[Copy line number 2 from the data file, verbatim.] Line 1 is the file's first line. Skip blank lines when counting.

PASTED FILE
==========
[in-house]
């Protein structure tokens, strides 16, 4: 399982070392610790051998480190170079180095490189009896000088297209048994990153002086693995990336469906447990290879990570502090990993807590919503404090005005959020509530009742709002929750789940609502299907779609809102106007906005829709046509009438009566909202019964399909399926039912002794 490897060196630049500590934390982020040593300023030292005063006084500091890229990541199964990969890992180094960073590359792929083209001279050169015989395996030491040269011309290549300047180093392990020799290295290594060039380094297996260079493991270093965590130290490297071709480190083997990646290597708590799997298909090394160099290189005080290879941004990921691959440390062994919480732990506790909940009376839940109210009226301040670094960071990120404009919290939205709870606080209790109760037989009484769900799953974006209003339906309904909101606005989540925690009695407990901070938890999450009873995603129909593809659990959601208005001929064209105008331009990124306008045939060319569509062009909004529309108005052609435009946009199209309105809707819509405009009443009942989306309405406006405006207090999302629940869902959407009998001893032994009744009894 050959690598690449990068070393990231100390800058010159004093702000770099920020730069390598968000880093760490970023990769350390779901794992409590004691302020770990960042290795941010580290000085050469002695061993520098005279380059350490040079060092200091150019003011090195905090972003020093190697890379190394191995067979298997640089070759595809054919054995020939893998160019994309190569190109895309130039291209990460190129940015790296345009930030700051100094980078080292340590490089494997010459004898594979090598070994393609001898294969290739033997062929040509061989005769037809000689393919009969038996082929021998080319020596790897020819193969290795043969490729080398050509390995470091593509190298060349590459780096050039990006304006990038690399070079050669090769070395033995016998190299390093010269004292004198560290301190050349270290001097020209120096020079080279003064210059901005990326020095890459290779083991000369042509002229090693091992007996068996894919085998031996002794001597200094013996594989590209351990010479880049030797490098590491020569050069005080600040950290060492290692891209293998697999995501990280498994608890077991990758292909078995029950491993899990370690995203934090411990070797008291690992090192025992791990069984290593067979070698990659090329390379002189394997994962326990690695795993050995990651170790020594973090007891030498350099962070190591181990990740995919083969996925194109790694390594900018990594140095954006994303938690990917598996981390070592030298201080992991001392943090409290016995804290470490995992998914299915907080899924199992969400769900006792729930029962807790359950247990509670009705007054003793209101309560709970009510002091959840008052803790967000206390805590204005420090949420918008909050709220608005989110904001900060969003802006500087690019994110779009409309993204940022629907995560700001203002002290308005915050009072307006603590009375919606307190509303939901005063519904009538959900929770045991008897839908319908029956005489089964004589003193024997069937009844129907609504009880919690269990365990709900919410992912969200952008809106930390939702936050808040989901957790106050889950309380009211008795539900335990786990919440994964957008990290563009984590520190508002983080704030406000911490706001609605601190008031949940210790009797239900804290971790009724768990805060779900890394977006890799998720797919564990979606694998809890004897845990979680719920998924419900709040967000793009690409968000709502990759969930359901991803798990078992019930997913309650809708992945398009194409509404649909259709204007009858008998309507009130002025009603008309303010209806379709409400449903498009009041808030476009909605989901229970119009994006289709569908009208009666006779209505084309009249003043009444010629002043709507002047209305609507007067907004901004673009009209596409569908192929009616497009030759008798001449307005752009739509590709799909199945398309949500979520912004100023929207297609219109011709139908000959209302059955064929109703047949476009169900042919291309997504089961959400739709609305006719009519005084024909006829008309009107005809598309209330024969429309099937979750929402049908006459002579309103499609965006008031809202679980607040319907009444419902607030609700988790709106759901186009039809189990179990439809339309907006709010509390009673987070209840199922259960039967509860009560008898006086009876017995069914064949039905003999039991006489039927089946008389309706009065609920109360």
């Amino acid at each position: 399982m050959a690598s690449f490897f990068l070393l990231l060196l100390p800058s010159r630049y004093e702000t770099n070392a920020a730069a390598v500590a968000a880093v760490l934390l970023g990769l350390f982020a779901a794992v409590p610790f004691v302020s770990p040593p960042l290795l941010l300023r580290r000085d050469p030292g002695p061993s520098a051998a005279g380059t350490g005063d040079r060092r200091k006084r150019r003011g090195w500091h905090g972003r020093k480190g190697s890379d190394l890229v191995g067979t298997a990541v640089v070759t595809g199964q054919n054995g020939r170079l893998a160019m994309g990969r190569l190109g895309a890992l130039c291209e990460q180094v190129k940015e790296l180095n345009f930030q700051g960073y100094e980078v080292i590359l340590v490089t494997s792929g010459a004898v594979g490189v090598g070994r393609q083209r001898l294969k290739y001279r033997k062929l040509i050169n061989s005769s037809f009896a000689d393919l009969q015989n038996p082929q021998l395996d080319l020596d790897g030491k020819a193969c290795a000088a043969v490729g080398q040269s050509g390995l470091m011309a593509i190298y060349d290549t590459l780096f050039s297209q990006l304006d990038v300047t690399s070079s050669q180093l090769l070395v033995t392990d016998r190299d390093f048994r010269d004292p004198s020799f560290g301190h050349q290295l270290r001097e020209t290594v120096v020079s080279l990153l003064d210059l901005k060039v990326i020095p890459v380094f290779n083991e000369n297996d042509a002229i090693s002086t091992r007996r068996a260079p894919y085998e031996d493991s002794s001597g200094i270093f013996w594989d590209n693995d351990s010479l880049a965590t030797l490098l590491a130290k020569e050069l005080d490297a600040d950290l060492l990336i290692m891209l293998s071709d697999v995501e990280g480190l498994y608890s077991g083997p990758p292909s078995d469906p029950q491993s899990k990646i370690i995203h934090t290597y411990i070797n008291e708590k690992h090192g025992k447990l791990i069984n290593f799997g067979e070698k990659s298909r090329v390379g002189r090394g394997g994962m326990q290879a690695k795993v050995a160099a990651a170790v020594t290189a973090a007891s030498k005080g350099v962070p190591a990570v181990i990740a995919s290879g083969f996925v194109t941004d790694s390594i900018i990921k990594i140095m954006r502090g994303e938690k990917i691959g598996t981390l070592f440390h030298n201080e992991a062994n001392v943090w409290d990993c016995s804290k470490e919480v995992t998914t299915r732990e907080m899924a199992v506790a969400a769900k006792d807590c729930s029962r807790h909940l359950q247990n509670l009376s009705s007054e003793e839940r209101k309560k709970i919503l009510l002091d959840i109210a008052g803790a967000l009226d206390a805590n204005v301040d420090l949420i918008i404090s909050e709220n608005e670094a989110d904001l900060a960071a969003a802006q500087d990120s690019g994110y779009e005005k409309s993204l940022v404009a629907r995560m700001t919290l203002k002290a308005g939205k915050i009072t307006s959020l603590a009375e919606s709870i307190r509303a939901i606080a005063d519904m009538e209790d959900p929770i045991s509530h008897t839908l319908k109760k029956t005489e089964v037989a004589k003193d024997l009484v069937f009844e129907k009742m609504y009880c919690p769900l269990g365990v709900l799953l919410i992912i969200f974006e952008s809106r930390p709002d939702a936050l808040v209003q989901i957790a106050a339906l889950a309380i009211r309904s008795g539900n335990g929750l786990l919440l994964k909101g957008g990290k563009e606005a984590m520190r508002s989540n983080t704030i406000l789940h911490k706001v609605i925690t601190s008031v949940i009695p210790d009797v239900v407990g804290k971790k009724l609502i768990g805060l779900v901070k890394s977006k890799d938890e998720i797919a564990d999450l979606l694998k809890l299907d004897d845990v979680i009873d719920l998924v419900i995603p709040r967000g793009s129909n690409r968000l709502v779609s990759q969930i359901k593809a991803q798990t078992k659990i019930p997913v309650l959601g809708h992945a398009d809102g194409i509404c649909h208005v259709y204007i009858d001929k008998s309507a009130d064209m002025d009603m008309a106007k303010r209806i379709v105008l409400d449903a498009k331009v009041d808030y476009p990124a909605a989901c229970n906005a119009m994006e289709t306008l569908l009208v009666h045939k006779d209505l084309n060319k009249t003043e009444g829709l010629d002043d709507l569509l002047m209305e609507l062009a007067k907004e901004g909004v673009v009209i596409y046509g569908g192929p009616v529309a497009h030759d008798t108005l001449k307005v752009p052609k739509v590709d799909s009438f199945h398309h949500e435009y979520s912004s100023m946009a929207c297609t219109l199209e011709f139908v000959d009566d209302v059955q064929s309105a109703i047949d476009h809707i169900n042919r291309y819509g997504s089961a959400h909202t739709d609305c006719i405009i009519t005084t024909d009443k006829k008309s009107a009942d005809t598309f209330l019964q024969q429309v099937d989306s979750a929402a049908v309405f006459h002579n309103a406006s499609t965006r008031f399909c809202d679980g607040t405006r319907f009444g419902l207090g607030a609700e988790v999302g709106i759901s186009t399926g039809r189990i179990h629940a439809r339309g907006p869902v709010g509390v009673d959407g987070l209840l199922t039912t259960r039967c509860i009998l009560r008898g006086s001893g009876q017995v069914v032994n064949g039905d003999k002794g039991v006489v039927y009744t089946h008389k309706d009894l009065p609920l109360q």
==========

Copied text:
């Protein structure tokens, strides 16, 4: 399982070392610790051998480190170079180095490189009896000088297209048994990153002086693995990336469906447990290879990570502090990993807590919503404090005005959020509530009742709002929750789940609502299907779609809102106007906005829709046509009438009566909202019964399909399926039912002794 490897060196630049500590934390982020040593300023030292005063006084500091890229990541199964990969890992180094960073590359792929083209001279050169015989395996030491040269011309290549300047180093392990020799290295290594060039380094297996260079493991270093965590130290490297071709480190083997990646290597708590799997298909090394160099290189005080290879941004990921691959440390062994919480732990506790909940009376839940109210009226301040670094960071990120404009919290939205709870606080209790109760037989009484769900799953974006209003339906309904909101606005989540925690009695407990901070938890999450009873995603129909593809659990959601208005001929064209105008331009990124306008045939060319569509062009909004529309108005052609435009946009199209309105809707819509405009009443009942989306309405406006405006207090999302629940869902959407009998001893032994009744009894 050959690598690449990068070393990231100390800058010159004093702000770099920020730069390598968000880093760490970023990769350390779901794992409590004691302020770990960042290795941010580290000085050469002695061993520098005279380059350490040079060092200091150019003011090195905090972003020093190697890379190394191995067979298997640089070759595809054919054995020939893998160019994309190569190109895309130039291209990460190129940015790296345009930030700051100094980078080292340590490089494997010459004898594979090598070994393609001898294969290739033997062929040509061989005769037809000689393919009969038996082929021998080319020596790897020819193969290795043969490729080398050509390995470091593509190298060349590459780096050039990006304006990038690399070079050669090769070395033995016998190299390093010269004292004198560290301190050349270290001097020209120096020079080279003064210059901005990326020095890459290779083991000369042509002229090693091992007996068996894919085998031996002794001597200094013996594989590209351990010479880049030797490098590491020569050069005080600040950290060492290692891209293998697999995501990280498994608890077991990758292909078995029950491993899990370690995203934090411990070797008291690992090192025992791990069984290593067979070698990659090329390379002189394997994962326990690695795993050995990651170790020594973090007891030498350099962070190591181990990740995919083969996925194109790694390594900018990594140095954006994303938690990917598996981390070592030298201080992991001392943090409290016995804290470490995992998914299915907080899924199992969400769900006792729930029962807790359950247990509670009705007054003793209101309560709970009510002091959840008052803790967000206390805590204005420090949420918008909050709220608005989110904001900060969003802006500087690019994110779009409309993204940022629907995560700001203002002290308005915050009072307006603590009375919606307190509303939901005063519904009538959900929770045991008897839908319908029956005489089964004589003193024997069937009844129907609504009880919690269990365990709900919410992912969200952008809106930390939702936050808040989901957790106050889950309380009211008795539900335990786990919440994964957008990290563009984590520190508002983080704030406000911490706001609605601190008031949940210790009797239900804290971790009724768990805060779900890394977006890799998720797919564990979606694998809890004897845990979680719920998924419900709040967000793009690409968000709502990759969930359901991803798990078992019930997913309650809708992945398009194409509404649909259709204007009858008998309507009130002025009603008309303010209806379709409400449903498009009041808030476009909605989901229970119009994006289709569908009208009666006779209505084309009249003043009444010629002043709507002047209305609507007067907004901004673009009209596409569908192929009616497009030759008798001449307005752009739509590709799909199945398309949500979520912004100023929207297609219109011709139908000959209302059955064929109703047949476009169900042919291309997504089961959400739709609305006719009519005084024909006829008309009107005809598309209330024969429309099937979750929402049908006459002579309103499609965006008031809202679980607040319907009444419902607030609700988790709106759901186009039809189990179990439809339309907006709010509390009673987070209840199922259960039967509860009560008898006086009876017995069914064949039905003999039991006489039927089946008389309706009065609920109360």